Market conditions and the demand for listing by Chinese companies have changed significantly since 1999. It is reported that more than 800 Chinese companies are currently seeking approval from CSRC to be listed on the Shanghai or Shenzhen stock exchange, and most of these are privately-owned SMEs. Most market commentators agree that China’s domestic exchanges cannot support such a large number of applications in a short period of time. Against this backdrop, CSRC policy towards overseas offerings by Chinese companies is gradually shifting from one of that seeks to control and limit such listings to one that promotes and encourages them. 

The 2012 Guidelines completely scrap the assets/profit/fundraising size requirements provided for in the 1999 Circular. They require instead that Chinese companies seeking to list offshore prove to CSRC that they meet the listing requirements of the relevant offshore stock exchange, a regulatory shift that has been very well received in the market.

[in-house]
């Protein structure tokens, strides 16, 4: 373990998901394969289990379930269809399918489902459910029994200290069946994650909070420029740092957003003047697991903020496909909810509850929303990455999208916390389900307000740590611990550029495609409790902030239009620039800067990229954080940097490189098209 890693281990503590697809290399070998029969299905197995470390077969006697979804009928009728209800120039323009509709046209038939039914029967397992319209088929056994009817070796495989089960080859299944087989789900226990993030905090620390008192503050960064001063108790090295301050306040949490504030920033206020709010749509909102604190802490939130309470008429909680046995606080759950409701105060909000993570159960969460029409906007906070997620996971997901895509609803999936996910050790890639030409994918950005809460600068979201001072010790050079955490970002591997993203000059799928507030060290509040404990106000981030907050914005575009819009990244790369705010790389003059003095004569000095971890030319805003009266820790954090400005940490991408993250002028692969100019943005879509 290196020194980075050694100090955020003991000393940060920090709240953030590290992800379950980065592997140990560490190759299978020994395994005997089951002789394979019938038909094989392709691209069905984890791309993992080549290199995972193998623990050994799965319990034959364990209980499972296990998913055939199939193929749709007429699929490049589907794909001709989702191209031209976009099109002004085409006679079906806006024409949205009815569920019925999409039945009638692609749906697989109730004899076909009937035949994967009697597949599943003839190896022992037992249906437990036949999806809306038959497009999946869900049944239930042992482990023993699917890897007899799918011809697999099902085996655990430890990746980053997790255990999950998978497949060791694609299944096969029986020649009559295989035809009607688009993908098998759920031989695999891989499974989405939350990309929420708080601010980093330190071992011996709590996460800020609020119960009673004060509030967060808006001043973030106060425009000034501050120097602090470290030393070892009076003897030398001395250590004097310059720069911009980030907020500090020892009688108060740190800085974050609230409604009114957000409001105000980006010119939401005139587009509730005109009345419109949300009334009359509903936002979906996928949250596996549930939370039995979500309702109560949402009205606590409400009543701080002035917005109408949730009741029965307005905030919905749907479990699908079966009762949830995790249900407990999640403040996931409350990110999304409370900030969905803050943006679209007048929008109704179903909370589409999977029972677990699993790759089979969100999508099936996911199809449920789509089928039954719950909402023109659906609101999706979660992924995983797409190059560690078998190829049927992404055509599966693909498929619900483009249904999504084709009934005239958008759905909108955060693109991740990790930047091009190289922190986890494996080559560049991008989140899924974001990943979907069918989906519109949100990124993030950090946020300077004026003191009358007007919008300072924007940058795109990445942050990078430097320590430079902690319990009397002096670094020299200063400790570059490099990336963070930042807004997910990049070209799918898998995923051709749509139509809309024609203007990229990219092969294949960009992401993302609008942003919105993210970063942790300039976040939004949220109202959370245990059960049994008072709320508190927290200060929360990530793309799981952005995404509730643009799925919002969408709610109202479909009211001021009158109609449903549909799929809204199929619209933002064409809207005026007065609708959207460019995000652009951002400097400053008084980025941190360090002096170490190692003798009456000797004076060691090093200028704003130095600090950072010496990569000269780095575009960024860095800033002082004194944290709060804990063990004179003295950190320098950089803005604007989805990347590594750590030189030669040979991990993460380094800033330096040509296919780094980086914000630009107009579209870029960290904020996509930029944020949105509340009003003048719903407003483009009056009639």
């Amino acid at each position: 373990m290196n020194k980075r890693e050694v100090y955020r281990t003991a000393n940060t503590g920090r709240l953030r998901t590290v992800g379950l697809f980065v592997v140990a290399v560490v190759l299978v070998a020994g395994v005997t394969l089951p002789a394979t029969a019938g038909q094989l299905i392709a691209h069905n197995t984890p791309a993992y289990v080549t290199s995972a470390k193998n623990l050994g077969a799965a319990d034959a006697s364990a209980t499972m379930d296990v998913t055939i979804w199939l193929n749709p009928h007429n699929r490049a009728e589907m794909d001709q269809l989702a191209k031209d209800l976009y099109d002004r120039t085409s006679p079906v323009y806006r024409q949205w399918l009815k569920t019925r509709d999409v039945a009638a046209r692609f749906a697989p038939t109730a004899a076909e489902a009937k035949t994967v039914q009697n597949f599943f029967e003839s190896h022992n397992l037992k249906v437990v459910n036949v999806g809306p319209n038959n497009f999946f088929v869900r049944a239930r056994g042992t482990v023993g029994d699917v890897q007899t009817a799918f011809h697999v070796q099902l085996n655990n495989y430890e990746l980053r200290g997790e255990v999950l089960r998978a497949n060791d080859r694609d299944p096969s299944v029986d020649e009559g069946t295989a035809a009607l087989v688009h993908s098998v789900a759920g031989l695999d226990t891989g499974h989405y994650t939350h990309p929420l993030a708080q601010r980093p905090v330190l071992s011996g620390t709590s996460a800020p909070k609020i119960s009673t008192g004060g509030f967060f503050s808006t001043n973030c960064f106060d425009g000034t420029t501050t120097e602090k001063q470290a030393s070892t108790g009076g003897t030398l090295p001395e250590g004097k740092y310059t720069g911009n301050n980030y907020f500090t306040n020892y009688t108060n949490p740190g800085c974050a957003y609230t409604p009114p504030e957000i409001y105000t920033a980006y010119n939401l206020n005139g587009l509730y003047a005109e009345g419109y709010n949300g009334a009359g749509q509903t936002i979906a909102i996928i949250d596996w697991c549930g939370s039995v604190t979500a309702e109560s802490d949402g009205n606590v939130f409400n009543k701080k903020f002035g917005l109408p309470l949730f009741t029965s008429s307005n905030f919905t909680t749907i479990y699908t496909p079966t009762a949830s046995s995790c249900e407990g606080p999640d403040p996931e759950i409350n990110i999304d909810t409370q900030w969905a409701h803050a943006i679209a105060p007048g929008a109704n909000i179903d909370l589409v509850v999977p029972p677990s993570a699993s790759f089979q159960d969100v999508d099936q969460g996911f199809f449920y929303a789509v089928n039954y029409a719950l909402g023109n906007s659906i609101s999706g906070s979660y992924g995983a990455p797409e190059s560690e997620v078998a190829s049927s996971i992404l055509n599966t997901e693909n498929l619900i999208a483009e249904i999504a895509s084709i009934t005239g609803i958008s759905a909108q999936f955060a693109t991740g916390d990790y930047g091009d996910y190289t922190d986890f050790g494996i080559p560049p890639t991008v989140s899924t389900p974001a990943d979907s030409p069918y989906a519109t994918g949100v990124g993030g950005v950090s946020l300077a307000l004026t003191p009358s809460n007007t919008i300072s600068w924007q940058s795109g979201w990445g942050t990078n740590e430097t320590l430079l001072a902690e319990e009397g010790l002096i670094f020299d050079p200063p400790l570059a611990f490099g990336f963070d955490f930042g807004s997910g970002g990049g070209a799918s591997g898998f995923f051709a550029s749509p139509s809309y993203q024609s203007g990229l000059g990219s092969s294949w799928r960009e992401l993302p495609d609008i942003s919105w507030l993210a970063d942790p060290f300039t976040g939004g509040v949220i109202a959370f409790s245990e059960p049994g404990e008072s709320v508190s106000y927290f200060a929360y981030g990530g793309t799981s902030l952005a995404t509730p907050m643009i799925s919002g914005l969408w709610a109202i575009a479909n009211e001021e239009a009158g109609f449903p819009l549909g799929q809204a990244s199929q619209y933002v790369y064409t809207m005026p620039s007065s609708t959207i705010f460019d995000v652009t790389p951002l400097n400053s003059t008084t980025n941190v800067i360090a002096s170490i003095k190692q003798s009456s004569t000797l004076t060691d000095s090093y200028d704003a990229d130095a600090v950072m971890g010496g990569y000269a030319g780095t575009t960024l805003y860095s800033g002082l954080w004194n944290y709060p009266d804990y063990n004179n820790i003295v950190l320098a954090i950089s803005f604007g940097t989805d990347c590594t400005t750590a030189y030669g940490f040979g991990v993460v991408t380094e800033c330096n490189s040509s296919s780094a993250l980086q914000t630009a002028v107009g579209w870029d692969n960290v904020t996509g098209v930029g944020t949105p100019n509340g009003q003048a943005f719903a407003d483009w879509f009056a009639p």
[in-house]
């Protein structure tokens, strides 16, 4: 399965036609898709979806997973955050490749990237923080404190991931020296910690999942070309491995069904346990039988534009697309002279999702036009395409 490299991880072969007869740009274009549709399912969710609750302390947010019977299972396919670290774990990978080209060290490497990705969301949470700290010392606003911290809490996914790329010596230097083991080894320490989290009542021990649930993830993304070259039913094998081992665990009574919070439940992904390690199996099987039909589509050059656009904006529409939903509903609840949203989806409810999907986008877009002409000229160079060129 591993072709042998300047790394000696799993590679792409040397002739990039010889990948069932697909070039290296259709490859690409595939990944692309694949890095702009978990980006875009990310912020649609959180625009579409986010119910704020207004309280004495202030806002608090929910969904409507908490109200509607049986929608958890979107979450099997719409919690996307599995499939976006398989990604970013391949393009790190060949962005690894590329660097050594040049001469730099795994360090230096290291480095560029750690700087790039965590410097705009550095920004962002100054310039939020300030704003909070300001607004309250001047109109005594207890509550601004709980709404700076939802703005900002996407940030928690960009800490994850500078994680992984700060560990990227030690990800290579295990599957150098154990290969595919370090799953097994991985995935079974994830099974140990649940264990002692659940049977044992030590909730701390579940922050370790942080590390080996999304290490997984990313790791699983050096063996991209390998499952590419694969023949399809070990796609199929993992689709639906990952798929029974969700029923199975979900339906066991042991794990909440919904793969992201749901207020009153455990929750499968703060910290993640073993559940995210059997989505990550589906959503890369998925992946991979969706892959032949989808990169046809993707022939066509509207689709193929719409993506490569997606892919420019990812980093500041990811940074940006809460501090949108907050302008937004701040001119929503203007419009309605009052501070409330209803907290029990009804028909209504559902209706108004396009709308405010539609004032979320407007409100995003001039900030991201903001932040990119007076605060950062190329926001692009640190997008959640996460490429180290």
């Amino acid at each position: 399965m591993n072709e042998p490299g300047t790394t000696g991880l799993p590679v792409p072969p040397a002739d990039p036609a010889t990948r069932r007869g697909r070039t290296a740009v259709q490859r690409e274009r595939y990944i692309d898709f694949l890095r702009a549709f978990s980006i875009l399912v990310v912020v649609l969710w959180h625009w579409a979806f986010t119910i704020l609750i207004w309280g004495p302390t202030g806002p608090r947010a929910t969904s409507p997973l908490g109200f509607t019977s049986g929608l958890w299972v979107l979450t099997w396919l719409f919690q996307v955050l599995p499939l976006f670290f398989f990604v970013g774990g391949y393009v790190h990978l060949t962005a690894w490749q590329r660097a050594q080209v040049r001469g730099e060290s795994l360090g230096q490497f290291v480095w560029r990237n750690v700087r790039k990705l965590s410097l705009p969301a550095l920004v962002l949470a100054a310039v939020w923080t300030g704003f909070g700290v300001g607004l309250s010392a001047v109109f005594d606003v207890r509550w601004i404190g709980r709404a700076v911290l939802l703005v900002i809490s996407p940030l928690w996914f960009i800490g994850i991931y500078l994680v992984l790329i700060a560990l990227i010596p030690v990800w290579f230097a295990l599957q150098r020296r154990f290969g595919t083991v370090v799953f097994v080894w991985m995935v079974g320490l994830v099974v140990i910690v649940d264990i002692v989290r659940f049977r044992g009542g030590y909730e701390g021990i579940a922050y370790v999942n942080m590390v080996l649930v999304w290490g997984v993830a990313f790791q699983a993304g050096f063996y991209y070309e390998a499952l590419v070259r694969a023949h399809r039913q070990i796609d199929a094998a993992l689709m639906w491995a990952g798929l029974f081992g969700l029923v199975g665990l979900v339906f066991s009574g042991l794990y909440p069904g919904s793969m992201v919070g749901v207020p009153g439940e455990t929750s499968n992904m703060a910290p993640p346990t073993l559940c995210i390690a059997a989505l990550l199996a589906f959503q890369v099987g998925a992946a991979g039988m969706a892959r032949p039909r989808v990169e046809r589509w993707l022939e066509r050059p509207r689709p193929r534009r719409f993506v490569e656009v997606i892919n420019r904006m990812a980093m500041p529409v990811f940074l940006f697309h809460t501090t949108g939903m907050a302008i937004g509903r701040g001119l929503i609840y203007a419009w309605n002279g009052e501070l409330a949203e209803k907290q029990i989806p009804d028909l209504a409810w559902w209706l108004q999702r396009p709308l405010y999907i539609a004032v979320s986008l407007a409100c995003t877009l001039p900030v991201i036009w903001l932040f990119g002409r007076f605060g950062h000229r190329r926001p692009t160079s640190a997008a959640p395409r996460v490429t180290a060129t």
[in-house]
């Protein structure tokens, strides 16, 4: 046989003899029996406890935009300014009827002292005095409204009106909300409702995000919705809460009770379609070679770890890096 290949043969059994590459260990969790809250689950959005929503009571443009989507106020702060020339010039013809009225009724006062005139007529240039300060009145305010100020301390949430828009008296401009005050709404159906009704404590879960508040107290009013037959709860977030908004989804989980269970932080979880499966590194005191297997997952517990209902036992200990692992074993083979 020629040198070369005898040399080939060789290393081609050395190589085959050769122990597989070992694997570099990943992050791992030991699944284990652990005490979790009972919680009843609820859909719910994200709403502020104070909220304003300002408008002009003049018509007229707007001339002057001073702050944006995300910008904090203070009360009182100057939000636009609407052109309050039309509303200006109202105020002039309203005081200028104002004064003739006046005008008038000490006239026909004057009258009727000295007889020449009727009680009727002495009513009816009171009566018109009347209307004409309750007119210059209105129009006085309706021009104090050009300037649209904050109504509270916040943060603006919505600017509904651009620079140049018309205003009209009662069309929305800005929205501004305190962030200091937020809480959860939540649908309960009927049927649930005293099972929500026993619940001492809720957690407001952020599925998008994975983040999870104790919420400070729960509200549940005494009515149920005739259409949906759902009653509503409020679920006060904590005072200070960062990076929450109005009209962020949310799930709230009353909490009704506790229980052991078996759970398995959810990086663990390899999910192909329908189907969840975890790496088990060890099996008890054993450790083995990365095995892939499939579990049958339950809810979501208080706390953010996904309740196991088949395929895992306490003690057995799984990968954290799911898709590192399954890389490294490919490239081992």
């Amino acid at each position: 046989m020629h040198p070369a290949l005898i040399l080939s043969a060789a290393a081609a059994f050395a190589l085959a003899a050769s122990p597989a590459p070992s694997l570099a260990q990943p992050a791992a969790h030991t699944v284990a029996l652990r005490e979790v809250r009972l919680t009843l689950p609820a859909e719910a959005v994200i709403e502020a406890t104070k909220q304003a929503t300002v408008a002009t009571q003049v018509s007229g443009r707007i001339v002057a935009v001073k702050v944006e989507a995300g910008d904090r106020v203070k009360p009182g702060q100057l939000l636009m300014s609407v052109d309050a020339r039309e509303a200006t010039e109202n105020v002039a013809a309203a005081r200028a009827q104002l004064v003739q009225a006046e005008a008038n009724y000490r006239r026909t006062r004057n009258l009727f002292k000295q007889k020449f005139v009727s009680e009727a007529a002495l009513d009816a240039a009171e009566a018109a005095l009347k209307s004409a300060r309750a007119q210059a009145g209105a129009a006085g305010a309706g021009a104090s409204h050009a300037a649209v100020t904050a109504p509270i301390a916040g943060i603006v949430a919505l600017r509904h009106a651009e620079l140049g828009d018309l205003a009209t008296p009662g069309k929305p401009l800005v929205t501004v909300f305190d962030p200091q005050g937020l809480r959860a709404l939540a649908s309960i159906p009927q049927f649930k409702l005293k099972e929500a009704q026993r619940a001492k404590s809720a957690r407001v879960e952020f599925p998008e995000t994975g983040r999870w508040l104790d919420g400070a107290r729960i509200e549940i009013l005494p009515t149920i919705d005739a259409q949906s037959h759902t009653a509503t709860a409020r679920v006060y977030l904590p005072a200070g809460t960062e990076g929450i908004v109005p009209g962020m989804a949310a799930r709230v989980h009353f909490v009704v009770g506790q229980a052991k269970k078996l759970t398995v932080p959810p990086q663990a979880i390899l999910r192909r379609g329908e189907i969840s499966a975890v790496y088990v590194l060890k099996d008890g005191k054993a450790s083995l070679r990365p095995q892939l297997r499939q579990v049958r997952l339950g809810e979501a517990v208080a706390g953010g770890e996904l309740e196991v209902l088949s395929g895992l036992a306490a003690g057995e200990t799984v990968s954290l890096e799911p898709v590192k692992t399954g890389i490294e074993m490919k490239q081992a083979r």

Certain other steps taken by CSRC under the 2012 Guidelines are also welcomed by the market. For example, the 2012 Guidelines simplify application procedures for Chinese companies seeking an offshore listing by eliminating the requirement to obtain approval from the provincial government where the company is located before applying to CSRC and make it clear that a company can apply directly to CSRC without the involvement of local government. 

The 2012 Guidelines are expected to provide Chinese SMEs with an alternative to a domestic IPO as well as to help ease the backlog of public offer applications faced by CSRC. If CSRC officials can implement the 2012 Guidelines in an open minded way and leave stock offerings more subject to market forces and less to the discretion of officials in Beijing, then the 2012 Guidelines should also help to promote more H-share listings on the SEHK, and thereby help restore HongKong’s booming stock market.